Even mild cases of COVID-19 may lead to loss of brain tissue, according to findings from a long-term study involving 782 volunteers. As part of the ongoing UK Biobank study, participants underwent brain scans before the pandemic.
For a before-and-after comparison, researchers invited 394 COVID-19 survivors to come back for follow-up scans as well as 388 healthy volunteers. Most of the COVID-19 survivors had only mild-to-moderate symptoms, or no symptoms at all, while 15 had been hospitalised.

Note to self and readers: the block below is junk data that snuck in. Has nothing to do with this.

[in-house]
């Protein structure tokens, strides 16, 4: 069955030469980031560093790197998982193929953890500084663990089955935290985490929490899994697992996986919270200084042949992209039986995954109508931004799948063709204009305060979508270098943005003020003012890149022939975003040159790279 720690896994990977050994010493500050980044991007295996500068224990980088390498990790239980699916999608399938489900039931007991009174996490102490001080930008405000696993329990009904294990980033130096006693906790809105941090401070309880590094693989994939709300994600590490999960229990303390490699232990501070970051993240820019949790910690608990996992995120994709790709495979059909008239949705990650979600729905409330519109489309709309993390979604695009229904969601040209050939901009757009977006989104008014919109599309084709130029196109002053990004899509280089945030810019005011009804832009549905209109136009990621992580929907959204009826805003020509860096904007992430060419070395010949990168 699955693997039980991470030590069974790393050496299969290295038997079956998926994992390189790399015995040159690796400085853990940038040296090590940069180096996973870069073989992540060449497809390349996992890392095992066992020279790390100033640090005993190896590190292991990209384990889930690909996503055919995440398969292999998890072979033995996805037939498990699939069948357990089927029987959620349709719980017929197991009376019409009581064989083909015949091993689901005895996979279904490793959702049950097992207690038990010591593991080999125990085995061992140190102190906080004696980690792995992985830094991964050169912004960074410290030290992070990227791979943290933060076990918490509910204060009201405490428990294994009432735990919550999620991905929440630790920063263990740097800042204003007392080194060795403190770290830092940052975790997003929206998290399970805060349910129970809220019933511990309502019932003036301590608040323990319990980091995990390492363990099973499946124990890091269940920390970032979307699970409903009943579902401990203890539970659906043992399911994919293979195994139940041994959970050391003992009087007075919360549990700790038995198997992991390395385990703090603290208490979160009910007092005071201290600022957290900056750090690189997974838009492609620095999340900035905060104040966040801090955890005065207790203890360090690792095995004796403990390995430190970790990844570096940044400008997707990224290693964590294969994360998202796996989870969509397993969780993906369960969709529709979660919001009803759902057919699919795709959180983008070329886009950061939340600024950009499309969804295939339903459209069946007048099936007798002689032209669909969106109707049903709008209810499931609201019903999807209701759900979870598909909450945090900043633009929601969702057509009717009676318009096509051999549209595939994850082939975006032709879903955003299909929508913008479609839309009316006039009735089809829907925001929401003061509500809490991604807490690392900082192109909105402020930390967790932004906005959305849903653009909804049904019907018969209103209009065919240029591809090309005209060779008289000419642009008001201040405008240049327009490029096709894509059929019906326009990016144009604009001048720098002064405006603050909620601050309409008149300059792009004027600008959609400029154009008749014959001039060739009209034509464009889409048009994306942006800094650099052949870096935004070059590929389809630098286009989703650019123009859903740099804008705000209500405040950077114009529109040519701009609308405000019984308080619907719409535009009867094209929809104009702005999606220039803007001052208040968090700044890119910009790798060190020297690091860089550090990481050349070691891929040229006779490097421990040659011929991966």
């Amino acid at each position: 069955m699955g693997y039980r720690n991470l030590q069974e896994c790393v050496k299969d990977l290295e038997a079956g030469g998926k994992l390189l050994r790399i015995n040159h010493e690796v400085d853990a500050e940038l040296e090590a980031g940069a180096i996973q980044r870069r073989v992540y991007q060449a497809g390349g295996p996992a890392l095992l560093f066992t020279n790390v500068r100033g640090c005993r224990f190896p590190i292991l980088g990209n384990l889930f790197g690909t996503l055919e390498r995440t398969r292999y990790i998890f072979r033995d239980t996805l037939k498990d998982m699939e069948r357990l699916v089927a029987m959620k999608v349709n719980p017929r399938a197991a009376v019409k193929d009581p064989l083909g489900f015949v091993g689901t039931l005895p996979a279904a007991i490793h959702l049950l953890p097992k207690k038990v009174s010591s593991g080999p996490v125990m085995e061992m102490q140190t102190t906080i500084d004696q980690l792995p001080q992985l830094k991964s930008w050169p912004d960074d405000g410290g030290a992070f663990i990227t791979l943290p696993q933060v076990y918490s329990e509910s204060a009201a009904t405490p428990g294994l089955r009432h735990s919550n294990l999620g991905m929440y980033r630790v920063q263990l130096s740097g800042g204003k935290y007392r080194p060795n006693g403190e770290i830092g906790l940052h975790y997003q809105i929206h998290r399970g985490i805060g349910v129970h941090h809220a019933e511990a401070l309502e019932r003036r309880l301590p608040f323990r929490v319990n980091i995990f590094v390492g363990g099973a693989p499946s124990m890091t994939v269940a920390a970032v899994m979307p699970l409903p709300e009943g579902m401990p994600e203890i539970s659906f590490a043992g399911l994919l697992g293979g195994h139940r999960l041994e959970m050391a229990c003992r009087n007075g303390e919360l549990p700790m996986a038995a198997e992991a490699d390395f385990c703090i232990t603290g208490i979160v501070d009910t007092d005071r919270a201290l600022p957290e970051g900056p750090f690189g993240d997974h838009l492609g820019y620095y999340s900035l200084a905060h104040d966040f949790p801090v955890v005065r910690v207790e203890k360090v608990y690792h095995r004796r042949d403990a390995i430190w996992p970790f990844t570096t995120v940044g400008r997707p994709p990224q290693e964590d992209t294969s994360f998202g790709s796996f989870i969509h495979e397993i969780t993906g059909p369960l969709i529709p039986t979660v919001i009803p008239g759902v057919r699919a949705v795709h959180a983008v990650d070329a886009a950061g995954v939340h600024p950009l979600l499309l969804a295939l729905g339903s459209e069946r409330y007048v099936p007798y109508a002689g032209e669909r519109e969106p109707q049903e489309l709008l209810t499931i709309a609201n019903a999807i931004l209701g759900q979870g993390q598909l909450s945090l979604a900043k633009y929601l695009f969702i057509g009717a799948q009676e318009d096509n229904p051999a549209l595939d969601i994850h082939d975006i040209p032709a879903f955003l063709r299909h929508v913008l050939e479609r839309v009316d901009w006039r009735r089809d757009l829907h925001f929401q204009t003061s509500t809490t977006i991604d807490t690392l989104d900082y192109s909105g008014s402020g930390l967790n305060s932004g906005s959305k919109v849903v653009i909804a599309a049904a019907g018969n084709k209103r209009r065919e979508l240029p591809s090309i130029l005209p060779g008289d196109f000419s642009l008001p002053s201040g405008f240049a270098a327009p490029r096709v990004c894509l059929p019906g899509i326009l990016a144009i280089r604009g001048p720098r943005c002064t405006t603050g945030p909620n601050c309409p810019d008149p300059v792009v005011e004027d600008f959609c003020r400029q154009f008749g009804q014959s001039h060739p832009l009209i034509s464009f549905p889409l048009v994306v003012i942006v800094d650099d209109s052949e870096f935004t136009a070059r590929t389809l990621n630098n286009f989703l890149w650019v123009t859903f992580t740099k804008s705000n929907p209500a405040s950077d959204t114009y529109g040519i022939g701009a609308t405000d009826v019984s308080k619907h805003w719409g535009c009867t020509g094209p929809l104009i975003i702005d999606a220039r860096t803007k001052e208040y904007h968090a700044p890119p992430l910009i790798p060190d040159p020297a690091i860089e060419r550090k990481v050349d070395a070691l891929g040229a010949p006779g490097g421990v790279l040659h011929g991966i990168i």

Among the COVID-19 survivors, researchers saw "significant" loss of gray matter in regions of the brain related to smell and taste - the left parahippocampal gyrus, left orbitofrontal cortex and left insula. Some of the affected brain regions are also involved in the memory of experiences that evoke emotional reactions, the researchers noted in a report posted on medRxiv on Tuesday ahead of peer review. The changes were not seen in the group that had not been infected.
The authors said more research is needed to determine whether COVID-19 survivors will have issues in the longer term with their ability to remember emotion-evoking events. They also do not yet know whether the loss of gray matter is a result of the virus spreading into the brain, or some other effect of the illness.